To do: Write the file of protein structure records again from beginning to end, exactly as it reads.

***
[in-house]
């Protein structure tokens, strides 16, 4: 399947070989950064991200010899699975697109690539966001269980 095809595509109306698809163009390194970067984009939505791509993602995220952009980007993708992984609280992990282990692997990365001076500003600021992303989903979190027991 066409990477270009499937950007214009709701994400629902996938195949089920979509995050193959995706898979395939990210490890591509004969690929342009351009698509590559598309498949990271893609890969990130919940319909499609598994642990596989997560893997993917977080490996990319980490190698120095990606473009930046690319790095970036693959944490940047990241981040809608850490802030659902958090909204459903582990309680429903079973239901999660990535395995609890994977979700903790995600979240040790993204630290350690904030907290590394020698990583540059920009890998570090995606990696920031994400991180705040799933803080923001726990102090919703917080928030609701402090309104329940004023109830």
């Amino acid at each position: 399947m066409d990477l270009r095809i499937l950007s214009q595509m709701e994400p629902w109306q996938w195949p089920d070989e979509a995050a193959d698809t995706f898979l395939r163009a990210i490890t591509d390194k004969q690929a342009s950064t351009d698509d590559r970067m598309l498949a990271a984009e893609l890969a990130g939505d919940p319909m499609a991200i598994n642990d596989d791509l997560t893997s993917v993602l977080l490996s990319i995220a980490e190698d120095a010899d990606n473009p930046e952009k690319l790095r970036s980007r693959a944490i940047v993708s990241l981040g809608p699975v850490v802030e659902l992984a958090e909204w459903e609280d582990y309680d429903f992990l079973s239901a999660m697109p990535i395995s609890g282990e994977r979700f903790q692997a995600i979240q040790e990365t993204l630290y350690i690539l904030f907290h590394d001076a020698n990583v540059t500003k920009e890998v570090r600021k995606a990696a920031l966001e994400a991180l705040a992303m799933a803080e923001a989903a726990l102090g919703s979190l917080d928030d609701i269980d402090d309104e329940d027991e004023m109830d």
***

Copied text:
[in-house]
């Protein structure tokens, strides 16, 4: 399947070989950064991200010899699975697109690539966001269980 095809595509109306698809163009390194970067984009939505791509993602995220952009980007993708992984609280992990282990692997990365001076500003600021992303989903979190027991 066409990477270009499937950007214009709701994400629902996938195949089920979509995050193959995706898979395939990210490890591509004969690929342009351009698509590559598309498949990271893609890969990130919940319909499609598994642990596989997560893997993917977080490996990319980490190698120095990606473009930046690319790095970036693959944490940047990241981040809608850490802030659902958090909204459903582990309680429903079973239901999660990535395995609890994977979700903790995600979240040790993204630290350690904030907290590394020698990583540059920009890998570090995606990696920031994400991180705040799933803080923001726990102090919703917080928030609701402090309104329940004023109830």
């Amino acid at each position: 399947m066409d990477l270009r095809i499937l950007s214009q595509m709701e994400p629902w109306q996938w195949p089920d070989e979509a995050a193959d698809t995706f898979l395939r163009a990210i490890t591509d390194k004969q690929a342009s950064t351009d698509d590559r970067m598309l498949a990271a984009e893609l890969a990130g939505d919940p319909m499609a991200i598994n642990d596989d791509l997560t893997s993917v993602l977080l490996s990319i995220a980490e190698d120095a010899d990606n473009p930046e952009k690319l790095r970036s980007r693959a944490i940047v993708s990241l981040g809608p699975v850490v802030e659902l992984a958090e909204w459903e609280d582990y309680d429903f992990l079973s239901a999660m697109p990535i395995s609890g282990e994977r979700f903790q692997a995600i979240q040790e990365t993204l630290y350690i690539l904030f907290h590394d001076a020698n990583v540059t500003k920009e890998v570090r600021k995606a990696a920031l966001e994400a991180l705040a992303m799933a803080e923001a989903a726990l102090g919703s979190l917080d928030d609701i269980d402090d309104e329940d027991e004023m109830d």